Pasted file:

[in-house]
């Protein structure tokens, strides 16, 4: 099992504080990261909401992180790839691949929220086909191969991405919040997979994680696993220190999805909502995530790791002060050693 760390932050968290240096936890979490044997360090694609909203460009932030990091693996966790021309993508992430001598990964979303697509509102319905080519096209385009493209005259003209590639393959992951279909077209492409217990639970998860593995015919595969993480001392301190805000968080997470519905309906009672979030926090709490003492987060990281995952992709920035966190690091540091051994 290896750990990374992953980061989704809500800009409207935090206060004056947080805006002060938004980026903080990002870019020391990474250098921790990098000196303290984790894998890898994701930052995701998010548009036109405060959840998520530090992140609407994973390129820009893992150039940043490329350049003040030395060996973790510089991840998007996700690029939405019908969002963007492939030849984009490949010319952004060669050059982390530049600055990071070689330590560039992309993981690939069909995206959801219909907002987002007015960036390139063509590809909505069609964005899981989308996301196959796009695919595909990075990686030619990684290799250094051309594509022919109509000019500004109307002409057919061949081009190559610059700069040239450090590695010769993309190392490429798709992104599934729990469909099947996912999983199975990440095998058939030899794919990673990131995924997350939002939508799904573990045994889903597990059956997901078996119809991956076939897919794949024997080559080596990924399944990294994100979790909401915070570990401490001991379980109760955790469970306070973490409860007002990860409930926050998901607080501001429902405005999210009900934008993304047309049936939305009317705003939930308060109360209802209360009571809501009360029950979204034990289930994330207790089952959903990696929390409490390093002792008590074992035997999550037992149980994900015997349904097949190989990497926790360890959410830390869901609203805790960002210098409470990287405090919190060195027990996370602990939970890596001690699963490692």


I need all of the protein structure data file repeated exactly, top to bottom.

[in-house]
């Protein structure tokens, strides 16, 4: 099992504080990261909401992180790839691949929220086909191969991405919040997979994680696993220190999805909502995530790791002060050693 760390932050968290240096936890979490044997360090694609909203460009932030990091693996966790021309993508992430001598990964979303697509509102319905080519096209385009493209005259003209590639393959992951279909077209492409217990639970998860593995015919595969993480001392301190805000968080997470519905309906009672979030926090709490003492987060990281995952992709920035966190690091540091051994 290896750990990374992953980061989704809500800009409207935090206060004056947080805006002060938004980026903080990002870019020391990474250098921790990098000196303290984790894998890898994701930052995701998010548009036109405060959840998520530090992140609407994973390129820009893992150039940043490329350049003040030395060996973790510089991840998007996700690029939405019908969002963007492939030849984009490949010319952004060669050059982390530049600055990071070689330590560039992309993981690939069909995206959801219909907002987002007015960036390139063509590809909505069609964005899981989308996301196959796009695919595909990075990686030619990684290799250094051309594509022919109509000019500004109307002409057919061949081009190559610059700069040239450090590695010769993309190392490429798709992104599934729990469909099947996912999983199975990440095998058939030899794919990673990131995924997350939002939508799904573990045994889903597990059956997901078996119809991956076939897919794949024997080559080596990924399944990294994100979790909401915070570990401490001991379980109760955790469970306070973490409860007002990860409930926050998901607080501001429902405005999210009900934008993304047309049936939305009317705003939930308060109360209802209360009571809501009360029950979204034990289930994330207790089952959903990696929390409490390093002792008590074992035997999550037992149980994900015997349904097949190989990497926790360890959410830390869901609203805790960002210098409470990287405090919190060195027990996370602990939970890596001690699963490692």